A true temple of French cuisine that puts garden produce centre-stage

Alain Passard has cooked at L’Arpège for nearly 30 years. In that time he has achieved living-legend status as one of France’s greatest and most influential chefs, but this giant of Gallic gastronomy has a surprisingly light touch. The cooking at this Parisian superstar revolves around a 2.5 hectare biodynamic garden just outside the city where a team of gardeners grow produce to exacting briefs.

All meals here feature a simple salad named after his head gardener, a tangle of esoteric herbs and leaves dressed with oil, a little Parmesan and chopped hazelnut praline. Such is his dedication to garden produce that a decade or so ago Passard removed red meat from his menu. At the time it represented a controversial though forward-thinking comment about the top-end of the restaurant industry’s obsession with flesh. But carnivores shouldn’t despair, as the Brittany-born chef has now reinstated red meat (if in very small measure) to a menu that also features exceptional game, poultry and seafood options.

The chef, who began his career back in 1971, has a complete grasp of classic French techniques; having worked with some of the nation’s most esteemed chefs in his formative years, including Alain Senderens, from whom Passard purchased L’Arpège in 1986. It is these well-honed skills along with a healthy dose of playful creativity that set him apart from the crowd.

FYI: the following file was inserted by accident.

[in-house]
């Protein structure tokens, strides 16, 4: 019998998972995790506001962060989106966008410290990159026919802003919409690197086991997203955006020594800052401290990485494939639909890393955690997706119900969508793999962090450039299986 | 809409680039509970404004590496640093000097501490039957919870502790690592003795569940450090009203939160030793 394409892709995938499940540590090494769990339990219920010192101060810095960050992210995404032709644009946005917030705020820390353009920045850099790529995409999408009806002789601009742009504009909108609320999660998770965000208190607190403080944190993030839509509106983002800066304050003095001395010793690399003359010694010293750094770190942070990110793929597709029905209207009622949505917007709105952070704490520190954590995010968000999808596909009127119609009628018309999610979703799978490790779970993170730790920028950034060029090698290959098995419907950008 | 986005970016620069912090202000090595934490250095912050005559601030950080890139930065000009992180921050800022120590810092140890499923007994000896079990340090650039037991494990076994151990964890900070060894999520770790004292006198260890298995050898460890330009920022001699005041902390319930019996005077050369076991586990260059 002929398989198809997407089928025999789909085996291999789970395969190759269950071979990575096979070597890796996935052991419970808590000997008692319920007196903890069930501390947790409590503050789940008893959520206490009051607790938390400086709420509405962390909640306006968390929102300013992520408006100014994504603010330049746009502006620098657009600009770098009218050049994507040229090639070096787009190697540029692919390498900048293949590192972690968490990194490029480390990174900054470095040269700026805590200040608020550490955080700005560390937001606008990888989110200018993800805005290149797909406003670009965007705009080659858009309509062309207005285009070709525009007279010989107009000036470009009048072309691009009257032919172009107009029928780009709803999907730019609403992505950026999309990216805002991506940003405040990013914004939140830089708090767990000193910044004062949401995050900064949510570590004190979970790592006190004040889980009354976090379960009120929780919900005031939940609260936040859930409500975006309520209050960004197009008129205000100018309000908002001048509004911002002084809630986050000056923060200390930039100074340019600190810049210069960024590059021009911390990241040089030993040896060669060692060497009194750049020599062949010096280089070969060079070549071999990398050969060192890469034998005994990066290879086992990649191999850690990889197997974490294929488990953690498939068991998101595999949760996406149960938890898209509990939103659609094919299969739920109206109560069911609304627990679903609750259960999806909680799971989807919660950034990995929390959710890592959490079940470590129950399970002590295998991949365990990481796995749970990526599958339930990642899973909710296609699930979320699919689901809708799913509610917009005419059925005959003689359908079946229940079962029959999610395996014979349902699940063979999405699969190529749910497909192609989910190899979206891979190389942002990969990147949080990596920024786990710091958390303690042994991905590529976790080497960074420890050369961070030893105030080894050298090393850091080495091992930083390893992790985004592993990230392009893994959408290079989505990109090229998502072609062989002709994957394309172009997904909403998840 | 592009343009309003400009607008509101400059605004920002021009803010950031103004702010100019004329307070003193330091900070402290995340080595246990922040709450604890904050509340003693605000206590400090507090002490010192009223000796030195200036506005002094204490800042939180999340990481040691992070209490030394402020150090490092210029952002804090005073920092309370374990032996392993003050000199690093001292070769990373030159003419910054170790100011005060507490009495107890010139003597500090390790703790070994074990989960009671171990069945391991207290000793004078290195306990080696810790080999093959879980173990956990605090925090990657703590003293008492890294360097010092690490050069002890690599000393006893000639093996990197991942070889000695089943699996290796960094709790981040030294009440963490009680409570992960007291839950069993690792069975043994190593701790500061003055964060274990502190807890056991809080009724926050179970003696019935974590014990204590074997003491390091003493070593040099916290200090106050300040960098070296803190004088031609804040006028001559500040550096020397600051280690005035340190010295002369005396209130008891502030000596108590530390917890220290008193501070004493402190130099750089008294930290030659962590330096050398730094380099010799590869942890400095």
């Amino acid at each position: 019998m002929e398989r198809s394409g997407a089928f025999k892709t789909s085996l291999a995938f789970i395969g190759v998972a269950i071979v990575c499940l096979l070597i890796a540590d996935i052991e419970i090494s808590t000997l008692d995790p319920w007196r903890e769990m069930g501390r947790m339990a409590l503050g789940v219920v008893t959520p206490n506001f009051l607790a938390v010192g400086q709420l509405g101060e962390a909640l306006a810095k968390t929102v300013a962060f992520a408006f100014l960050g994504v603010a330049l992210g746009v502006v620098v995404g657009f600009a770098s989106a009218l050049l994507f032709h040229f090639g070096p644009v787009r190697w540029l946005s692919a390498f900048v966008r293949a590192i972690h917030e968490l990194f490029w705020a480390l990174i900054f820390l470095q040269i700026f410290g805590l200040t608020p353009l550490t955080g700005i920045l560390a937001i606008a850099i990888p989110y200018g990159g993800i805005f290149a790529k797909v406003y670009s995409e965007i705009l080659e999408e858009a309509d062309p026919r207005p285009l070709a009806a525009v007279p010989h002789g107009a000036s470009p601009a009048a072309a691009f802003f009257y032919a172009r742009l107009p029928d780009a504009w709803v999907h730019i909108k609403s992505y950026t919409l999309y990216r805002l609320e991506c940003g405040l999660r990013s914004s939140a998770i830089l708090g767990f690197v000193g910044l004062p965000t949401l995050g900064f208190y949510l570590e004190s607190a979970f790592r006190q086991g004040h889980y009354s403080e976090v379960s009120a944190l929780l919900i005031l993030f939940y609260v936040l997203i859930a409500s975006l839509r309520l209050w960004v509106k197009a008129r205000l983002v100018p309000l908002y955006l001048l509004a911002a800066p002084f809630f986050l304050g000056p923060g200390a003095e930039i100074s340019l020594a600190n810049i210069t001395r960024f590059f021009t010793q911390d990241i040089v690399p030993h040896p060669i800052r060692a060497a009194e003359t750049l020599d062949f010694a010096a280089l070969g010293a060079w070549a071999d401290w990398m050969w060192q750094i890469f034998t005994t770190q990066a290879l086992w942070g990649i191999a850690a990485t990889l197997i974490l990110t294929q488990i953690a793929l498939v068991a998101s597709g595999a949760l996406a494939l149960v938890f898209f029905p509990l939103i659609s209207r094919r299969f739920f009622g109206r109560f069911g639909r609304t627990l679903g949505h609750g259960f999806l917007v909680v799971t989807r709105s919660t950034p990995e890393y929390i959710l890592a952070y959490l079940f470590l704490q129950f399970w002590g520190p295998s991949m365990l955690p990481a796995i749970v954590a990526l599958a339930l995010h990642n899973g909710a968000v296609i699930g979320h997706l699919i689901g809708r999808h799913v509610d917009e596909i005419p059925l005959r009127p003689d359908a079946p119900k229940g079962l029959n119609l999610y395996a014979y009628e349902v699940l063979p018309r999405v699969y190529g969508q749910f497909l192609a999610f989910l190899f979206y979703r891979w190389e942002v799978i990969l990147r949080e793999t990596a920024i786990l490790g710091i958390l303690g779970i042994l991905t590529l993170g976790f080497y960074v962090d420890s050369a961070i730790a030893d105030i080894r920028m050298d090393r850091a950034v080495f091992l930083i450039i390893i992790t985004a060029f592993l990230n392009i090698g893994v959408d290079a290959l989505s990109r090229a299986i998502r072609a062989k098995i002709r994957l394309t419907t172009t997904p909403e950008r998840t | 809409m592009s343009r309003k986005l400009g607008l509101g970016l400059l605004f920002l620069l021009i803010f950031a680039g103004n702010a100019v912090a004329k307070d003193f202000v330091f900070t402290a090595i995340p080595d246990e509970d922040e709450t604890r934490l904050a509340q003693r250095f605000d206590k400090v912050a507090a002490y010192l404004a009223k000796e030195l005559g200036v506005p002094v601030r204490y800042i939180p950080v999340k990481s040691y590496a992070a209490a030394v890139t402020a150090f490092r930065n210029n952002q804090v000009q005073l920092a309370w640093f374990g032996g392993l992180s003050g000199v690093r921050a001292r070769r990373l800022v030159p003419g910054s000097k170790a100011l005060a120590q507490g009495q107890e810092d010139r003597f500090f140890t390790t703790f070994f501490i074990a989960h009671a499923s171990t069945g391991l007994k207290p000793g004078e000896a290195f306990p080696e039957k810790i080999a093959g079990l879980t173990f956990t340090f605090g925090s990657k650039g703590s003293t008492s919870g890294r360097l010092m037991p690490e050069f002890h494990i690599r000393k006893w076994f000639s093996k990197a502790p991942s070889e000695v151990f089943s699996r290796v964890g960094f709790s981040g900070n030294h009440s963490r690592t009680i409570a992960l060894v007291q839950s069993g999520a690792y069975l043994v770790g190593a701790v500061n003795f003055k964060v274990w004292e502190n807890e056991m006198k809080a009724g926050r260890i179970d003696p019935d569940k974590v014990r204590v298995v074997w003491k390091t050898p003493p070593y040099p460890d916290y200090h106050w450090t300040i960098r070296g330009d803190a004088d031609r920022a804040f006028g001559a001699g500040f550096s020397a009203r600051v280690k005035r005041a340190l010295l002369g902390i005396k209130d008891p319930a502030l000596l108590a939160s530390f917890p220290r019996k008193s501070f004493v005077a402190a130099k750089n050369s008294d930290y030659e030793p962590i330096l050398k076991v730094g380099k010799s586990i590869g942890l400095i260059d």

Source: http://www.theworlds50best.com/list/1-50-winners/l-arpege

Minimalist, high impact plates in Alicante

Valencian food gets the techno-emotional treatment at Quique Dacosta’s eponymous restaurant on the Costa Blanca. While Alicante might be more usually associated with package holidays than cutting-edge gastronomy, the tiny city of Dénia is far removed from the all-day breakfasts and mainstream lager of the area’s numerous tourist resorts. Formerly El Poblet, the super-sleek restaurant makes a fine and suitable backdrop for the team’s striking plates and also houses some first-rate contemporary art.

Part-chef, part-botanist, Dacosta occupies the same culinary perch as Ferran Adrià and the Roca brothers and is a big name in Spain. His plates are minimalist and always memorable, featuring two or three ingredients, making for great clarity of flavour. A meal here may begin with a single rose supplied with a pair of Quique Dacosta-branded tweezers. On closer inspection, the middle of the flower has been painstakingly constructed from pickled apple. Another dish shows the chef’s willingness to reference other cuisines – his black truffle mochi is an extraordinary little cake stuffed with a creamy cheese filling and dusted with black truffles.

Although there are other references, his tasting menu is billed as an edible landscape of the Costa Blanca, seeking to evoke the aroma and texture of the environment as well as the taste. As such, his restaurant is a hub for food research as well as unashamedly top-end dining. Dacosta is an expert on the local vegetation in addition to the cuisine, and is an authority on the use of rice in Spanish cooking as well as being an expert on aloe vera, micro-greens and sprouts.

Source: http://www.theworlds50best.com/list/1-50-winners/quique-dacosta